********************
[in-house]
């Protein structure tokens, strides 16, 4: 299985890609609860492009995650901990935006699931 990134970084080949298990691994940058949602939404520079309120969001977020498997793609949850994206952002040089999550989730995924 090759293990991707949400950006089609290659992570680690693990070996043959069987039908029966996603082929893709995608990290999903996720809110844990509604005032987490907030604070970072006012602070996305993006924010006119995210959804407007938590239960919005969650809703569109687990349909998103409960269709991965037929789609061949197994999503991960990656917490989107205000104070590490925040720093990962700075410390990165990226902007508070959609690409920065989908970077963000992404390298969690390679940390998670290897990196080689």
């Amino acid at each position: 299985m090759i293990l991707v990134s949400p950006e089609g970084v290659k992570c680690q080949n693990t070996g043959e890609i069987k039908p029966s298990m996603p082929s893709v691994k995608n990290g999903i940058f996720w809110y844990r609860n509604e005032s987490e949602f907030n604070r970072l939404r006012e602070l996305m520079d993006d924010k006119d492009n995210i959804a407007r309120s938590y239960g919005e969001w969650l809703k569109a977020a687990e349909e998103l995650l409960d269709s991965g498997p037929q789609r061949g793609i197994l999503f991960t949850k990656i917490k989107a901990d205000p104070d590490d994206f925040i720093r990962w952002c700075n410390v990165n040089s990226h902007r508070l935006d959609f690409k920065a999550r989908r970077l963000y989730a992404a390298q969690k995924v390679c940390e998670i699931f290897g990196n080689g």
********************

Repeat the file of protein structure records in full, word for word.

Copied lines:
[in-house]
């Protein structure tokens, strides 16, 4: 299985890609609860492009995650901990935006699931 990134970084080949298990691994940058949602939404520079309120969001977020498997793609949850994206952002040089999550989730995924 090759293990991707949400950006089609290659992570680690693990070996043959069987039908029966996603082929893709995608990290999903996720809110844990509604005032987490907030604070970072006012602070996305993006924010006119995210959804407007938590239960919005969650809703569109687990349909998103409960269709991965037929789609061949197994999503991960990656917490989107205000104070590490925040720093990962700075410390990165990226902007508070959609690409920065989908970077963000992404390298969690390679940390998670290897990196080689």
């Amino acid at each position: 299985m090759i293990l991707v990134s949400p950006e089609g970084v290659k992570c680690q080949n693990t070996g043959e890609i069987k039908p029966s298990m996603p082929s893709v691994k995608n990290g999903i940058f996720w809110y844990r609860n509604e005032s987490e949602f907030n604070r970072l939404r006012e602070l996305m520079d993006d924010k006119d492009n995210i959804a407007r309120s938590y239960g919005e969001w969650l809703k569109a977020a687990e349909e998103l995650l409960d269709s991965g498997p037929q789609r061949g793609i197994l999503f991960t949850k990656i917490k989107a901990d205000p104070d590490d994206f925040i720093r990962w952002c700075n410390v990165n040089s990226h902007r508070l935006d959609f690409k920065a999550r989908r970077l963000y989730a992404a390298q969690k995924v390679c940390e998670i699931f290897g990196n080689g």